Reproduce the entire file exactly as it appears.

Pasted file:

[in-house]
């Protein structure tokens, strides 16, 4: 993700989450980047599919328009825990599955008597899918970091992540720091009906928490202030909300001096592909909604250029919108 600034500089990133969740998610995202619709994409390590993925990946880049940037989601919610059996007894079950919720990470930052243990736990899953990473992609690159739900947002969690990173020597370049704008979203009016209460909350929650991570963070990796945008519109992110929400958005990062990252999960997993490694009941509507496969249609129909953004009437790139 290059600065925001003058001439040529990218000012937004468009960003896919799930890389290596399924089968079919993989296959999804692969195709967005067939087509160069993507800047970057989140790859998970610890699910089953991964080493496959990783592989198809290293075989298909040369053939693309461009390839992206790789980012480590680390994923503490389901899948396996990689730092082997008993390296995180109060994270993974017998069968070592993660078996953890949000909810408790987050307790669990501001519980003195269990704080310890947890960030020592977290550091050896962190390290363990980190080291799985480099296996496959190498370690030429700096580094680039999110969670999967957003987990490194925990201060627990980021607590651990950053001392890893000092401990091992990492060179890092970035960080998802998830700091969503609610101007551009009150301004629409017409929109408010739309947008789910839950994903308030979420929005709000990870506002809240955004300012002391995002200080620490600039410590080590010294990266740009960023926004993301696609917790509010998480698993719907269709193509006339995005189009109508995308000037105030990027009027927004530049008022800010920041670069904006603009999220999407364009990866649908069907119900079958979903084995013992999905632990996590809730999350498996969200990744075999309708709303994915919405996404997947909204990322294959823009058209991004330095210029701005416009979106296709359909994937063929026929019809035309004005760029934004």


[in-house]
């Protein structure tokens, strides 16, 4: 993700989450980047599919328009825990599955008597899918970091992540720091009906928490202030909300001096592909909604250029919108 600034500089990133969740998610995202619709994409390590993925990946880049940037989601919610059996007894079950919720990470930052243990736990899953990473992609690159739900947002969690990173020597370049704008979203009016209460909350929650991570963070990796945008519109992110929400958005990062990252999960997993490694009941509507496969249609129909953004009437790139 290059600065925001003058001439040529990218000012937004468009960003896919799930890389290596399924089968079919993989296959999804692969195709967005067939087509160069993507800047970057989140790859998970610890699910089953991964080493496959990783592989198809290293075989298909040369053939693309461009390839992206790789980012480590680390994923503490389901899948396996990689730092082997008993390296995180109060994270993974017998069968070592993660078996953890949000909810408790987050307790669990501001519980003195269990704080310890947890960030020592977290550091050896962190390290363990980190080291799985480099296996496959190498370690030429700096580094680039999110969670999967957003987990490194925990201060627990980021607590651990950053001392890893000092401990091992990492060179890092970035960080998802998830700091969503609610101007551009009150301004629409017409929109408010739309947008789910839950994903308030979420929005709000990870506002809240955004300012002391995002200080620490600039410590080590010294990266740009960023926004993301696609917790509010998480698993719907269709193509006339995005189009109508995308000037105030990027009027927004530049008022800010920041670069904006603009999220999407364009990866649908069907119900079958979903084995013992999905632990996590809730999350498996969200990744075999309708709303994915919405996404997947909204990322294959823009058209991004330095210029701005416009979106296709359909994937063929026929019809035309004005760029934004």